The inside story of Cocoa Beach's First Federal Savings and Loan Building is too squalid and tangled a yarn to weave into the space of this column. But forget the inside story for a moment. The outside story provides a simple enough object lesson, and might just illuminate the secret tragedy at the heart of the thing.
The Glass Bank––brainchild of world-renowned architect Reginald Caywood Knight––arose from the barrier island in 1961. It was an audacious gesture, even for the Cocoa Beach of a burgeoning space age, a five-story jewel encased in concave sweeps of glass, with all four walls yearning heavenward.
In 1963, Ramon's Rainbow Room, zenith lounge of modern times, took over the penthouse. The Rainbow Room was a cocktail and jazz joint, a place for astronauts and celebrities to tinkle their ice over river and sea. '63... a mythological year for this white-sand city of Project Mercury, launchpad of young heroes and geniuses, a time when the Glass Bank styled itself among the icons of modernity.
What path leads from glamour to ruin? You might blame it on the space bust of the 60's, or the drug-riddled aftershocks of Nam, or the malaise and despair of the disco age. You might blame it on recessions, on layoffs, on depressed property prices, on the steady, gradual degradation of downtown, on hurricanes or lawyers or men possessed... but that would be the inside story.
Fifty years later, the landmark stood cracked and grotesque, a hulking shambles, spewing lumber and rot, spending its last days like an actress made unrecognizable by years of botched surgery attempts: wheezing, forgotten, rattling her bones under the cold glare of the hospital staff.
The tragic flaw of the Glass Bank was clear enough to anyone who cared to look at her façade: it was her ill-fitting crown, the 1981 concrete penthouse addition, so willfully antagonistic of the intentions of Architect Knight––a windowless box, devoid of glass, off-kilter, a brutalist plug, blockading the cosmic flight of her skirt walls.
The 1981 team stuccoed over the lower corner windows, further reducing the organic feel, and mounted a concrete fortification wall across the sleek columns of the balcony level, which had kept the upper floors in harmony with the angled, modernist colonnade of the ground floor.
This concrete afterbirth, this lobotomizing of the Glass Bank, serves as a cautionary tale for aesthetes and libertarians alike. Any municipal system that allows permitting of what amounts to a "floating strip club" atop its one true architectural masterpiece has deeply flawed historical ordinances. No consideration was made, even, to hide the maintenance staircase from the road. Rather, it was flaunted, like a jagged scar atop the beast's head.
But the 1981 renovations did not technically kill the Glass Bank. They only killed its context. The business of laying the actual structure to rest would fall, in the end, to the people of Cocoa Beach.
Last month, Dr. Lori Walters, a professor of history at UCF, presented "The Glass Bank: History of an Icon" at the Cocoa Beach library. Over two hundred people crowded the hall for the lecture. Another two hundred were sent away over fire safety concerns. Attendees were invited to participate. They reminisced about the fabled Caesar salad dressing at the Rainbow Room, the A&P in the First Federal Plaza, the Polaris and the Starlite Paladium, of Wolfie's and Brassy's.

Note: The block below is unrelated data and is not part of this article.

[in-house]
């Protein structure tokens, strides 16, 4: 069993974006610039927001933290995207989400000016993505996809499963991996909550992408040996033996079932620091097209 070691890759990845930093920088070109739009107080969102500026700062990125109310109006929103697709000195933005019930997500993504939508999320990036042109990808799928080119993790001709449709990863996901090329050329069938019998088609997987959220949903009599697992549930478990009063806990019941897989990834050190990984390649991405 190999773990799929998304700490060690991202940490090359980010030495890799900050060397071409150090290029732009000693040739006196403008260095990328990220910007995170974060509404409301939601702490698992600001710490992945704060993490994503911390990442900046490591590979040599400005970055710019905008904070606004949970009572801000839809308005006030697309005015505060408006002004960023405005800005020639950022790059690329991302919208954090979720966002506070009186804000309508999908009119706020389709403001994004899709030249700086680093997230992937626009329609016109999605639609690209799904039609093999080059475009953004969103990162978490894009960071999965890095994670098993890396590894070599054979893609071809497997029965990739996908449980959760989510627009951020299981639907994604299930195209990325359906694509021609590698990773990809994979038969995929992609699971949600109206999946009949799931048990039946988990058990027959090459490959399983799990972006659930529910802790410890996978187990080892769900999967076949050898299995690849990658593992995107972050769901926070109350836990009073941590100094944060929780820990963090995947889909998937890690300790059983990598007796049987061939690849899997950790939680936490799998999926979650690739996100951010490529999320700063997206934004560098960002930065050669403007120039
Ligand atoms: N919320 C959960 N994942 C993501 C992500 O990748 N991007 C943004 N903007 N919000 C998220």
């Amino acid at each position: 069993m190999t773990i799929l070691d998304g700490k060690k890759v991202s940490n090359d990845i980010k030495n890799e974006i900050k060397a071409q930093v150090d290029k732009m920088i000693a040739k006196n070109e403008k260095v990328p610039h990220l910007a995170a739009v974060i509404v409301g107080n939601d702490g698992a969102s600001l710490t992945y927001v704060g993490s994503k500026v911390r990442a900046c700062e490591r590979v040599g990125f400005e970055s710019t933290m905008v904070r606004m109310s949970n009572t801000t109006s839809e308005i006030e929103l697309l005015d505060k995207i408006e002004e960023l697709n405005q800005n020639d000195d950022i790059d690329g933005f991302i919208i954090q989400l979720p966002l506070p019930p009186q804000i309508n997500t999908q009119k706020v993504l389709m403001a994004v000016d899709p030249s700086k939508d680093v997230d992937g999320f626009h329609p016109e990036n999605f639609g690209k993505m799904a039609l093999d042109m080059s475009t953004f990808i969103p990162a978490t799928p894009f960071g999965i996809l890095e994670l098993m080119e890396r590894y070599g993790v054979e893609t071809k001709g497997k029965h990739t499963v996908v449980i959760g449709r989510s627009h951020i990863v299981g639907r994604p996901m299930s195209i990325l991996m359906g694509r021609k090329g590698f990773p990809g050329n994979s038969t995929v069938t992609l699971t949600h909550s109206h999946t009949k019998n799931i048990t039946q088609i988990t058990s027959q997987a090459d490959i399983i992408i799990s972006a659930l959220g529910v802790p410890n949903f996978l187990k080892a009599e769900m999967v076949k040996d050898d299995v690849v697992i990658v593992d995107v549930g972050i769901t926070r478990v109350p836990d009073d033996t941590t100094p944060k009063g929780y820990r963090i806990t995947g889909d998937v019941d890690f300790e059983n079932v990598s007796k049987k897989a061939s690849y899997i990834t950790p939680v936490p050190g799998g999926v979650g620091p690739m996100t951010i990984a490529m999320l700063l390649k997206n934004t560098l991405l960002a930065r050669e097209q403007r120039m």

Across the street, the people of Cocoa Beach were hard at work, demolishing their 82-foot-tall white elephant. The scream of steel girders and the crunch of stucco played strange accompaniment to the historical discussion.
A long-necked track hoe with a jackhammer slammed its head into the structure in crushing blows, worked its way around the old landmark like a laborer removing a section of sidewalk with a hand chisel. A tiresome process. Rubble swelled at her haunches. The demolition crews lingered for weeks, for months.
People watched from street corners, dodging hunks of concrete, contemplating her deconstruction, first her skirt walls, then her stucco, then her bearing columns. They had expected a wrecking ball, maybe, or dynamite. Something more expeditious. Her inside story drifted in whispery vapors and tufts of insulation about their heads. The people coughed, shielded their eyes from the dust. Bitter memories resurfaced: negligent property owners locking horns in the courts, nearly half a million dollars in forgiven city fines, decades of mold and broken glass, municipal coffers opened wide to loan the money for the demolition of the old "eyesore."
But forget the inside story for a moment.
"Certainly the year you were first exposed to the building plays a role in how you feel about it," Dr. Walters said. "Regardless of your vantage point, the community has lost yet another link to an era when the space program defined Cocoa Beach." She will be giving a repeat performance of her presentation on February 13, at 2 PM, at the Cocoa Beach Library, for those turned away from the first run.
The people of Cocoa Beach will wax nostalgic; they will reflect upon her ghost, comb over faded pictures and computer renderings. A few will remember the Glass Bank as she once was, stripped of the corrosion of the decades, in her high fashion days. By then, the crews should be sweeping her remains off the asphalt. The outside story of an icon: put to rest in dramatic, conclusive fashion.
The inside story will not go down so easily. Lawyers, it would seem, are more persistent than steel and concrete. The property retains its 82 feet of air rights, and in the end, something more massive, and less visionary, might go up in its stead.
In the meantime, the sun will shine in places that haven't seen the light of day in fifty years. And the people of Cocoa Beach will begin the work of forgetting.
Photo #1 - Glass Bank c. 1961 - courtesy of Dr. Lori Walters.
Photo #2 - Glass Bank c. 2011 - by Nomeus.
Photo #3 - Glass Bank c. 2015 - by the author.